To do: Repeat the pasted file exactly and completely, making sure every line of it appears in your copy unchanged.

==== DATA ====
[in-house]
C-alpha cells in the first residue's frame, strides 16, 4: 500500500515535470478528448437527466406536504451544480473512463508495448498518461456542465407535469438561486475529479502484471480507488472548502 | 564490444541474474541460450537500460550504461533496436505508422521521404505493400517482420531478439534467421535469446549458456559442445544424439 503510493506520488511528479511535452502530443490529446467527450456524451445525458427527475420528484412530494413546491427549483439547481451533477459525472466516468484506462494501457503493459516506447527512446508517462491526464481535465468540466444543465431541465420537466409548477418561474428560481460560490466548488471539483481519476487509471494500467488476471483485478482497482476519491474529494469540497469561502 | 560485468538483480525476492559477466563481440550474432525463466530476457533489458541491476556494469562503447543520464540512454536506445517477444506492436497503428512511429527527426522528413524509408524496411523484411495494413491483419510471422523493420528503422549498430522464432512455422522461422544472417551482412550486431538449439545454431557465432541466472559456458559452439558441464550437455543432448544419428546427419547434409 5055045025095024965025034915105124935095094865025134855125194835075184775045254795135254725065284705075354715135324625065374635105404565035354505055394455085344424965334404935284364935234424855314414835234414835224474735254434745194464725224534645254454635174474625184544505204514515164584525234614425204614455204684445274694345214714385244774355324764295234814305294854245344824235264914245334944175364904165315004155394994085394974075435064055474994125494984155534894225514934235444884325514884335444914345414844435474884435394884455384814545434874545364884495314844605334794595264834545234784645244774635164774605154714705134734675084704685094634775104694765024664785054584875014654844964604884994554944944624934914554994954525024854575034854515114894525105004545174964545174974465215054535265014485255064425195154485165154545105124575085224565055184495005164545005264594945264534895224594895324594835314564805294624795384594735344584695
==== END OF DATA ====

[in-house]
C-alpha cells in the first residue's frame, strides 16, 4: 500500500515535470478528448437527466406536504451544480473512463508495448498518461456542465407535469438561486475529479502484471480507488472548502 | 564490444541474474541460450537500460550504461533496436505508422521521404505493400517482420531478439534467421535469446549458456559442445544424439 503510493506520488511528479511535452502530443490529446467527450456524451445525458427527475420528484412530494413546491427549483439547481451533477459525472466516468484506462494501457503493459516506447527512446508517462491526464481535465468540466444543465431541465420537466409548477418561474428560481460560490466548488471539483481519476487509471494500467488476471483485478482497482476519491474529494469540497469561502 | 560485468538483480525476492559477466563481440550474432525463466530476457533489458541491476556494469562503447543520464540512454536506445517477444506492436497503428512511429527527426522528413524509408524496411523484411495494413491483419510471422523493420528503422549498430522464432512455422522461422544472417551482412550486431538449439545454431557465432541466472559456458559452439558441464550437455543432448544419428546427419547434409 5055045025095024965025034915105124935095094865025134855125194835075184775045254795135254725065284705075354715135324625065374635105404565035354505055394455085344424965334404935284364935234424855314414835234414835224474735254434745194464725224534645254454635174474625184544505204514515164584525234614425204614455204684445274694345214714385244774355324764295234814305294854245344824235264914245334944175364904165315004155394994085394974075435064055474994125494984155534894225514934235444884325514884335444914345414844435474884435394884455384814545434874545364884495314844605334794595264834545234784645244774635164774605154714705134734675084704685094634775104694765024664785054584875014654844964604884994554944944624934914554994954525024854575034854515114894525105004545174964545174974465215054535265014485255064425195154485165154545105124575085224565055184495005164545005264594945264534895224594895324594835314564805294624795384594735344584695